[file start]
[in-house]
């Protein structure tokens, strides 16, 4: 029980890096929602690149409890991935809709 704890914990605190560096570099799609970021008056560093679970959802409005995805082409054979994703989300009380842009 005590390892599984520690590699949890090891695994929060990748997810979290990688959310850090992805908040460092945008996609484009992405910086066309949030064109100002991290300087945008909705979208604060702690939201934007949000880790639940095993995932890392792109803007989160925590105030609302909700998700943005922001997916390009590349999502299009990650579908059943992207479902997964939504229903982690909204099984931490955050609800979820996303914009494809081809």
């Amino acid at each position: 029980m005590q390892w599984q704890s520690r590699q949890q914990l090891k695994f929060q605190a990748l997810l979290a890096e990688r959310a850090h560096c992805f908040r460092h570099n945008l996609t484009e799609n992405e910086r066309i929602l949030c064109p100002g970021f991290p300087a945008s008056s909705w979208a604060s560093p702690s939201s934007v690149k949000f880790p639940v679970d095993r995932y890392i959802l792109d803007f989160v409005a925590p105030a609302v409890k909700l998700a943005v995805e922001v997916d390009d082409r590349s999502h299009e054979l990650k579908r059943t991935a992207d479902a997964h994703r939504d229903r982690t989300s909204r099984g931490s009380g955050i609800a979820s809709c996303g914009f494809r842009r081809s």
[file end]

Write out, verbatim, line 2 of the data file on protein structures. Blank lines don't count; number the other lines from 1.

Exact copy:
């Protein structure tokens, strides 16, 4: 029980890096929602690149409890991935809709 704890914990605190560096570099799609970021008056560093679970959802409005995805082409054979994703989300009380842009 005590390892599984520690590699949890090891695994929060990748997810979290990688959310850090992805908040460092945008996609484009992405910086066309949030064109100002991290300087945008909705979208604060702690939201934007949000880790639940095993995932890392792109803007989160925590105030609302909700998700943005922001997916390009590349999502299009990650579908059943992207479902997964939504229903982690909204099984931490955050609800979820996303914009494809081809």